Thomas Bach admitted he had worked ?closely? with Russia and Vladimir Putin, but that relations now were much different
International Olympic Committee (IOC) president Thomas Bach has said now is not the time to lift widespread sporting bans on Russia, as he discussed how far relations have fallen after previous cooperation with President Vladimir Putin.
The IOC recommended at the end of February that sports federations across the world decline to invite Russian and Belarusian athletes to international events because of the conflict in Ukraine.
The IOC also stripped several Russian figures - including Putin - of Olympic honors which had been bestowed on them.
The Ukraine conflict has damaged IOC-Russia relations even further after they were already stretched by state-sponsored doping accusations - marking a steady decline from the days when Russia successfully welcomed the 2014 Winter Olympics in Sochi.
Speaking to Bild, German IOC chief Bach was asked about his former cooperation with Putin and the fact that the pair were previously considered by some as having a "friendship."
"Friendship is interpreted very quickly from the outside," said Bach.
"We worked very well and very closely with Russia and Putin around the 2014 Games. He also responded to our demands there. An example: the right of the LGBTQ movement to freedom of expression."
The 68-year-old added that the subsequent allegations of state-sponsored doping of Russian athletes - which Russia has long denied - as well as reunification with Crimea and tensions in Ukraine have "brought these relations with the Russian Federation and the president to a virtual standstill."
Bach has frequently doubled down on his claims that the current recommendations for bans on Russian athletes partly served to protect them from supposed hostility they would face outside their homeland.
Bach insisted to Bild that the Russian government were the ones "punished" for being "responsible" for the military operation in Ukraine.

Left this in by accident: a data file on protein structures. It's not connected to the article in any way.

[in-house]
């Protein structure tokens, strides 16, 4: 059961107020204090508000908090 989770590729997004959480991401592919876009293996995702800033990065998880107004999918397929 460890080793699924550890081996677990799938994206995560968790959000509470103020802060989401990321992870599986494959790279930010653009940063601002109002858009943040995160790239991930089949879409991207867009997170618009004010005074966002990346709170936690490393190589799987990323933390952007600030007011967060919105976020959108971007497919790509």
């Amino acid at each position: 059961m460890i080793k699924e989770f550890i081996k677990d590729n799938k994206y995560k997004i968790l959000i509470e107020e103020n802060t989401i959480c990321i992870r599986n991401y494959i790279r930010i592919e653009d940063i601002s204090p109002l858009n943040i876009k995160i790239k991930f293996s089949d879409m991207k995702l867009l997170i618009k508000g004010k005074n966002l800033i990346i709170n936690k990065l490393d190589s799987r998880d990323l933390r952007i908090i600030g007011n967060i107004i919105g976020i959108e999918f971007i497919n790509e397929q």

"Here we have successfully requested all international federations that there should be no international sporting events on Russian and Belarusian soil," Bach added.
"We have issued this recommendation and it stands. Now is not the time to reverse this recommendation and reverse the stance.
"We also recommend not to invite Russian or Belarusian athletes: no anthems, no flags, no colors. And we made a decision, for the first time in the history of the IOC: We revoked a medal that Russian President Putin received in 2001."
Bach hit out, however, at the ban imposed by tennis tournament Wimbledon on Russian and Belarusian stars earlier this year, suggesting it was an example of political inference in a sport where players have largely been cleared to compete as neutrals.
"This is totally against our rules and against our mission. You know exactly how tense and how confrontational the geopolitical situation is, not only with regard to Russia and Belarus," said Bach.
"Governments will decide tomorrow, the athletes from this or that country are not welcome either. Then sport would be part of the sanctions and counter-sanctions system that is very common at the moment."
Bach seemingly admitted that the will to sanction Russia was far from universal.
"As a world organization you have to think: these sanctions from Russia are being borne by less than 50 countries in the world," said Bach.
"That means we have about 150 National Olympic Committees in the IOC whose governments have not imposed any sanctions on Russia. And they ask us: Why are you reacting here? Just because it's in Europe? What have you done with Yemen, with Afghanistan? What about Ethiopia, what about Mali?
"You have to see this worldview. We must not surrender to these political sanctions and political boycotts."
Despite Bach's claims that the IOC is attempting to find the right balance, Russian officials and sports figures have decried the bans imposed on their nation's athletes as discriminatory and allowing politics to undermine Olympic principles.
Russian Olympic high jump champion Mariya Lasitskene has branded Bach "hypocritical" for arguing that the bans partly protect Russian athletes.
The three-time world champion accused the IOC president of lacking the "courage and dignity" to recommend that the suspensions be lifted.